A Rare and Precious Thing: The Possibilities and Pitfalls of Working with a Spiritual Teache
Never have there been so many spiritual seekers and so much readily available information about paths to self-fulfillment. Yet this book is the first in-depth exploration of how to evaluate spiritual teachers, what to expect from them, and what to be wary of, as well as whether it is necessary to study and practice with a guru or possible to achieve the same thing on your own. John Kain introduces us to teachers (and their students) from a wide range of traditions: Murat Yagan, a ninety-year-old Circassian teacher of Sufism and Kebzeh in a rural community in British Columbia; Chief Arvol Looking Horse, the nineteenth-generation keeper of the sacred White Buffalo Calf Pipe of the Lakota, Dakota, Nakota Nation; Joan Chittister, OSB, a sister at a Benedictine monastery in Erie, Pennsylvania, an ardent advocate for peace and justice, a feminist, and a questioner of institutional thinking; Reb Zalman Schachter-Shalomi, founder of the Jewish Renewal movement, enthusiastic teacher of Hasidism, and past holder of the World Wisdom chair at Naropa University in Boulder, Colorado; Gehlek Rimpoche, a renegade but beloved Tibetan Buddhist teacher whose aim is to dispense with superficial traditions and integrate the essence of Buddhist teaching into Western culture; Sudha Puri, the American-born head of Ananda Ashram north of Los Angeles and the Vedanta Centre in Massachusetts, in the lineage of the Indian sage Ramakrishna; John Daido Loori, the abbot of Zen Mountain Monastery in New York's Catskill Mountains, who is known for using photography and the arts as bridges to awareness; and Adyashanti, a charismatic American teacher in Los Gatos, California, who has broken away from all established traditions. Woven throughout Kain's detailed profiles of the teachers themselves is information on finding a teacher, life in a spiritual community, dealing with problems like disillusionment and abuse of power, and the meeting (or lack thereof) between Western psychology and religion. A teacher's job is not actually to give us anything but to take away the unnecessary baggage we accumulate in our minds that obscures the truth. It is a rare and precious thing to work with someone whose purpose is to cajole us into opening our eyes and experiencing a saner reality. Kain offers would-be pilgrims an inside look at this relationship and what extraordinary things can result from it.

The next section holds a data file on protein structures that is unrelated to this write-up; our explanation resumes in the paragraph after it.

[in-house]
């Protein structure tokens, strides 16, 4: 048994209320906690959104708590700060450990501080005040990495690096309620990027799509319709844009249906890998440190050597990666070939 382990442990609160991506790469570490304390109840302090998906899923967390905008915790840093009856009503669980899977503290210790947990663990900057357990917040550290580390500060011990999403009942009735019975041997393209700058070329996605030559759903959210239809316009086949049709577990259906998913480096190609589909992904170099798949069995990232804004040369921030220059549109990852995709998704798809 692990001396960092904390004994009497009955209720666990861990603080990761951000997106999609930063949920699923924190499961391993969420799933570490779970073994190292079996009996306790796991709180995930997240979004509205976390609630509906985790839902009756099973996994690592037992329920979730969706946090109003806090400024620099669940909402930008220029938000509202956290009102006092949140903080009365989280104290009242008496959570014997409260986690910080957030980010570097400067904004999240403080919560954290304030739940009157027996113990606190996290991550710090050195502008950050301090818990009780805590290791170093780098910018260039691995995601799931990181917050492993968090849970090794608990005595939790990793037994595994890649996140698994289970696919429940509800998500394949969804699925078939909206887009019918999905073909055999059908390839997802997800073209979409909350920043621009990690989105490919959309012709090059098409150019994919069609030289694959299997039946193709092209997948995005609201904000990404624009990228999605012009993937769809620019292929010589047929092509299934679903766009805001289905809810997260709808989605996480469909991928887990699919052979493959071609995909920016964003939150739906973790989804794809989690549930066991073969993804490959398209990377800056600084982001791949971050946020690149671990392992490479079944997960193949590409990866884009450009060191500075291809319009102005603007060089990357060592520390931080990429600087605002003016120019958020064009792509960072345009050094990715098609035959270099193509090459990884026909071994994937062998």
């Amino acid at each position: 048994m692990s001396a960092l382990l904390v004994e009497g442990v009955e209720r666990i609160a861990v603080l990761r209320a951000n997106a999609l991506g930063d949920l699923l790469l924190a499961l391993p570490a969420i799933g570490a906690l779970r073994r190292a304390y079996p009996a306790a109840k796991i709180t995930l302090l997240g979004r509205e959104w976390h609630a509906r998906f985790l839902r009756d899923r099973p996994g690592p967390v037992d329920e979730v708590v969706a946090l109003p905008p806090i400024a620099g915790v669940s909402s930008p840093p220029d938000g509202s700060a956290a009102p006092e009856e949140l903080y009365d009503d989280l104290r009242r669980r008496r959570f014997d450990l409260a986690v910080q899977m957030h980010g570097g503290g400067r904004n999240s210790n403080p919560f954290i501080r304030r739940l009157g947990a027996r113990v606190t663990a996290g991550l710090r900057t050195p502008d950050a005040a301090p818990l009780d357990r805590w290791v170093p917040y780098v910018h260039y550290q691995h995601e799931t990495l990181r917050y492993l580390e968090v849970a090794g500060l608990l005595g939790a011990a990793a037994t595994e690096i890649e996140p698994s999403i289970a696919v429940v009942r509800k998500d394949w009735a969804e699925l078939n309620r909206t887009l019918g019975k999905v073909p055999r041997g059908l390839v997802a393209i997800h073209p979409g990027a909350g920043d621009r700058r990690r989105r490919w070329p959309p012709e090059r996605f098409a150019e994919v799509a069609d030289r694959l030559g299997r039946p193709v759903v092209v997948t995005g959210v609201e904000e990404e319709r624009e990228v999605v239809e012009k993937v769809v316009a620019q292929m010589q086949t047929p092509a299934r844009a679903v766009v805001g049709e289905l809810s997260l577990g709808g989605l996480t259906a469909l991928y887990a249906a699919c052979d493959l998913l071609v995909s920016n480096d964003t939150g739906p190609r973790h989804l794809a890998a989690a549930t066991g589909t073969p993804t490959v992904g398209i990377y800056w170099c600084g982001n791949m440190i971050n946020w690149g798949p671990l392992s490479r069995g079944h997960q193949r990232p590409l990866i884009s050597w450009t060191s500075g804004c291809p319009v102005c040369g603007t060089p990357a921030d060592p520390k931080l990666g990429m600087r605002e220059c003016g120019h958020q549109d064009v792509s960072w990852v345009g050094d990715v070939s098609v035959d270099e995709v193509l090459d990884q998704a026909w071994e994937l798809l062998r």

by : Kain John